Sleek and modern 86 Degrees, right in front of Quincy Center T, specializes in Asian-inspired aromatic teas, fruit yogurt drinks, coffees, and espressos, with a small menu of delicious crepes. The house special 86 Degrees crispy-dough crepe features ham, scallion, cilantro, sesame, onion, lettuce, and kimchi.
Angelo’s fuels the hottest trend in pizza with crispy, charred pies cooked in its intensely hot coal-fired ovens. The Michelangelo features mozzarella, ricotta, house tomato sauce, and home-style coal-fired meatballs, garnished with basil and extra virgin olive oil.
This neighborhood craft beer bar placed itself on the Greater Boston food map with its Local 8—a daily rotating selection of New England-only beers—and an impressive menu of creative wing combos. The blueberry Sriracha wings are a truly inspired pairing of seemingly incongruous flavors that work brilliantly together.
These old-school clam shacks are beloved Wollaston Beach landmarks, offering dramatic views of the ocean, the Boston Harbor Islands, and the city skyline. Which one is the best? New England fried clam aficionados are torn. You’ll have to visit both to decide.
A real taste of New Orleans in the heart of Quincy. This Italian-inspired Bayou classic features pressed fresh ciabatta bread packed with Genoa salami, prosciutto, mortadella, capicola, and provolone cheese, plus the traditional olive spread—a delicious signature of the original muffuletta sandwiches of the Big Easy. They’re fantastic.
The original “Dunkies” opened in 1950 just outside Quincy Center. This American culinary landmark boasts nostalgic vibe, old-school coffee counter, and retro post-war decor. It’s also one of Quincy’s most popular selfie spots! The Guardian newspaper of London recently called the original Dunkies Quincy’s “secret weapon.”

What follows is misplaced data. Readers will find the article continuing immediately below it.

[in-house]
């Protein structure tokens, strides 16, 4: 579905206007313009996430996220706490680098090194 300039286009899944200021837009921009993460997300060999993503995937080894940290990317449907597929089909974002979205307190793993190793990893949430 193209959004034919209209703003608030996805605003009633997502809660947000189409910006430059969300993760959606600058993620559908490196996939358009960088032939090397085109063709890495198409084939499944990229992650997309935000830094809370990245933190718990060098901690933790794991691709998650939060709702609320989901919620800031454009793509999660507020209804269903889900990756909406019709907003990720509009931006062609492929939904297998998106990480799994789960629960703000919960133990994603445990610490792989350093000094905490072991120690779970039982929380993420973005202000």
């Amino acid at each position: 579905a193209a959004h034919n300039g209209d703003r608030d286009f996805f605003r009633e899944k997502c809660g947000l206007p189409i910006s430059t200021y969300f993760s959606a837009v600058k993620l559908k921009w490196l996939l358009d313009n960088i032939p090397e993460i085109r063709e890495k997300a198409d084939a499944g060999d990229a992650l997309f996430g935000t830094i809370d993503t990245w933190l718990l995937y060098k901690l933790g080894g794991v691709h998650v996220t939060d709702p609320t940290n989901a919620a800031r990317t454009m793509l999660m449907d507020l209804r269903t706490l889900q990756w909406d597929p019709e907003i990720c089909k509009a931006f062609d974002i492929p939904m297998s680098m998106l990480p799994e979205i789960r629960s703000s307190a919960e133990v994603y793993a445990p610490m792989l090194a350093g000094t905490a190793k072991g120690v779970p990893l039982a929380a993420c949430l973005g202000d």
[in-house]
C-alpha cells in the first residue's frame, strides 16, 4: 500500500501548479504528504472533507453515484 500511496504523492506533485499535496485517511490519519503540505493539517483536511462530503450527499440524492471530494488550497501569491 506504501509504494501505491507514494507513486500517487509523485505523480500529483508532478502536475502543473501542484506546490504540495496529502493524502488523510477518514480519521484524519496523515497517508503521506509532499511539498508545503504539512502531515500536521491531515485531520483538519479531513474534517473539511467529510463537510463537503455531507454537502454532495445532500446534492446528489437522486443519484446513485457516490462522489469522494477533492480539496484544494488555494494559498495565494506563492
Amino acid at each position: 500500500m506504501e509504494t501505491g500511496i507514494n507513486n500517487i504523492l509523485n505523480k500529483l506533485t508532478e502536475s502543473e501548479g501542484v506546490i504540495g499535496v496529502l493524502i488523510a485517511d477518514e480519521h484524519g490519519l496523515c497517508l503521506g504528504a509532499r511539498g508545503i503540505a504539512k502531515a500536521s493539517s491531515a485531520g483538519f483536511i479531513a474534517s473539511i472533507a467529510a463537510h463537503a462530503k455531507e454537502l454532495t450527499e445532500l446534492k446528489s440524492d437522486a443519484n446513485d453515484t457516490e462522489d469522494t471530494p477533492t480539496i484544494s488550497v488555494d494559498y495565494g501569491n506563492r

The perpetually packed Fat Cat has a winning recipe with its richly satisfying menu of comfort-food classics with upscale accents. The “fat mac” is packed with four kinds of cheese and five kinds of meat. It’s been featured on the Food Network and has attracted an intensely loyal fan base. Wear your stretchy pants!
Hot sauce pioneer Lisa Lamme ran America’s first hot sauce retail store, Le Saucier at Faneuil Hall, before opening Gypsy Kitchen. Her proprietary Gypsy Juice is a fan favorite and adorns the tables at top Boston eateries such as Island Creek Oyster bar.
This spicy, beefy signature burger is flavored with peppery house rub and topped with a tantalizing combo of garlic mayo, jalapeno bacon, Red Dragon mustard and ale cheddar, and garnished with caramelized onion, lettuce, and roasted tomato.
11 – Pint of Guinness and a shot at Paddy Barry’s (1574 Hancock St., 617-770-3620)
The “best little pub in the world” is a popular gathering spot for Quincy’s large Irish community and one of the most authentically Irish watering holes in all of Boston. Watch Gaelic football or European soccer, or enjoy live music, surrounded by plenty of real Irish accents and some great craic.
This dive-ish neighborhood watering hole serves classic South Shore-style individual steel-pan pizza, using a secret recipe dough made in-house each morning by baker and beloved Quincy personality Abby Ash. Tough to beat a frosty brew and a hot pizza baked in in the inimitable local South Shore style.
13 – The June Bug at The Townshend (1250 Hancock St., 617-481-9694) This festive, summery cocktail features vodka, fresh lime, house-made raspberry syrup, and Combier Liqueur de Rose, made with real roses. It’s garnished with dried rose petals. Sip it (or pound it) outdoors on the Presidents Place patio beside the under-construction expansive new Adams Green public park, while admiring the gorgeous bell tower of the historic Church of the Presidents, the final resting place of Presidents John Adams and John Quincy Adams.